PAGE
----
The winning paper – Physical and clinical performance of the mCT time-of-flight PET/CT scanner – (Phys. Med. Biol. 56 2375) was written by researchers from the University of Tennessee Medical Center, the University of Surrey and Siemens Molecular Imaging. The team characterized the performance of Siemens' Biograph mCT TOF PET/CT scanner, and compared this with its predecessor, the Biograph TruePoint TrueV. In particular, they defined the improvements that could be achieved with time-of-flight (TOF) capability.

TOF PET works by recording the time difference between detection of the two coincidence photons. This value is used to infer the most likely location of the annihilation event along the line-of-response, with accuracy dependent on the system's time resolution. As such, TOF measurements help to improve the signal-to-noise ratio (SNR) of the resulting PET image. In the winning paper, the authors tested this premise using the mCT scanner, which measures TOF and incorporates this information into the image reconstruction process.

"The mCT had just been released and the clinical availability of TOF at the time was rather novel and unexplored," explains first author Bjoern Jakoby from Siemens. "Therefore, it was an obvious scientific motivation to investigate the performance of the scanner, including this 'novel feature'. This paper was the first thorough performance analysis of the mCT PET/CT and served other scientists as a research basis/reference for their work."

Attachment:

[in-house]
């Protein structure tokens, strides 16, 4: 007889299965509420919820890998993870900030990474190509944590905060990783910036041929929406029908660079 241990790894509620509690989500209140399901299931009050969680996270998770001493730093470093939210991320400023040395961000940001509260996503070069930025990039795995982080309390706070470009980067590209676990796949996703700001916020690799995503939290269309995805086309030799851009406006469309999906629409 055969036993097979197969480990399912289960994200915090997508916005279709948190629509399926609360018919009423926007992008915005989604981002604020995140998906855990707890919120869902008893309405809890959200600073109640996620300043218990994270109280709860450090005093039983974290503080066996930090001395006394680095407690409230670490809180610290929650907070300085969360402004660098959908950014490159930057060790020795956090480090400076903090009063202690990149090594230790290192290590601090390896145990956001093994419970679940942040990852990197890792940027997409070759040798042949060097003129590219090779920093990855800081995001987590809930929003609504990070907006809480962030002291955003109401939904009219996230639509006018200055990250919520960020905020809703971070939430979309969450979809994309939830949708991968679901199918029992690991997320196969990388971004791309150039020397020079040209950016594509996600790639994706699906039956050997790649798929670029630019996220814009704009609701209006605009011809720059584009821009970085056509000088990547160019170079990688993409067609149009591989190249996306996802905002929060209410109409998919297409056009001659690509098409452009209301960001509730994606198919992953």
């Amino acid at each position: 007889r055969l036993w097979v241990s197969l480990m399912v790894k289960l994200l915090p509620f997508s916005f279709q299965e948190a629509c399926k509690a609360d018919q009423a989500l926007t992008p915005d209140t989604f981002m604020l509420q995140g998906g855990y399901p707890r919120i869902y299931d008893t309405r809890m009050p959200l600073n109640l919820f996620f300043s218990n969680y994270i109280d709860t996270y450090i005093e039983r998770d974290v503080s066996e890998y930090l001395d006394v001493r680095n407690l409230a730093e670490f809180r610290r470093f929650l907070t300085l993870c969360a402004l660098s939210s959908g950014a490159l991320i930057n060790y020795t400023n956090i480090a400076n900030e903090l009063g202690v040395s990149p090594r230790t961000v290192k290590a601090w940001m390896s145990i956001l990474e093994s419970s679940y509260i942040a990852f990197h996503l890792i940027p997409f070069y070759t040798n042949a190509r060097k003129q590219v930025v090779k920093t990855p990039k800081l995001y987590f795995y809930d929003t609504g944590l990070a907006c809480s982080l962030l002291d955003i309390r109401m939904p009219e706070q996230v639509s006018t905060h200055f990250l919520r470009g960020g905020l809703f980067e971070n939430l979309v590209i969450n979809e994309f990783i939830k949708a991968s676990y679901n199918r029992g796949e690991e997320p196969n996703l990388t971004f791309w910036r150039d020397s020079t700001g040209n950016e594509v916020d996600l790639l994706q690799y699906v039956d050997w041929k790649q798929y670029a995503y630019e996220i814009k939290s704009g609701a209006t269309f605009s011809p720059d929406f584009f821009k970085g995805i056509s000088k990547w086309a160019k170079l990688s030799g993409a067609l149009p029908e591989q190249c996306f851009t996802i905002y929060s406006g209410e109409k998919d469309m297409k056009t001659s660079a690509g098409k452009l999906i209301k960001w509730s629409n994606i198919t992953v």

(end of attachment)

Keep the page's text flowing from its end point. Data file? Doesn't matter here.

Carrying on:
Jakoby and co-authors first examined a torso-shaped image-quality phantom containing different sized spheres filled with tracer solution. Images recorded with the mCT and TruePoint TrueV exhibited similar spatial resolution. With the addition of TOF, however, the mCT produced substantially higher image contrast recovery and SNR.

The researchers also examined two clinical cases from prior PET oncology studies. Image quality analysis of the patient data sets revealed that using TOF information in the image reconstruction improved the contrast, noise and SNR. In patient 1, the lesion SNR improved by a factor of 1.7, with a contrast increase of 19% and a 22% noise reduction. For patient 2, SNR improved by a factor of 1.2, with a 3% contrast increase and a 16% noise reduction. "Overall, significant performance improvements were obtained on the mCT in comparison with the TruePoint TrueV," they wrote.

Since the paper was published, the team has studied the clinical applicability and feasibility of TOF. The mCT has proved a highly successful scanner, and now has a large installed base. Advances in PET detector technology over recent years have also improved the time resolution of TOF. "This development expanded the area of applications in which TOF is being employed and further explored," says Jakoby, who is currently working on various MR/PET research topics.

Rotblat medal

The PMB citations prize is marked with the presentation of the Rotblat medal, named in honour of Professor Sir Joseph Rotblat (PMB's second and longest-serving editor). The medal was presented to Jakoby and co-authors by PMB Editor-in-Chief Simon Cherry, at last week's IEEE Nuclear Science Symposium and Medical Imaging Conference (NSS/MIC) in Strasbourg.

"I feel very honoured to receive such a prize," says Jakoby. "It does demonstrate that the effort that we as a team put into this work was worthwhile and appreciated by other scientists."

• The winner of the 2016 Physics in Medicine & Biology citations prize is: Physical and clinical performance of the mCT time-of-flight PET/CT scanner B W Jakoby, Y Bercier, M Conti, M E Casey, B Bendriem and D W Townsend Phys. Med. Biol. 56 2375.

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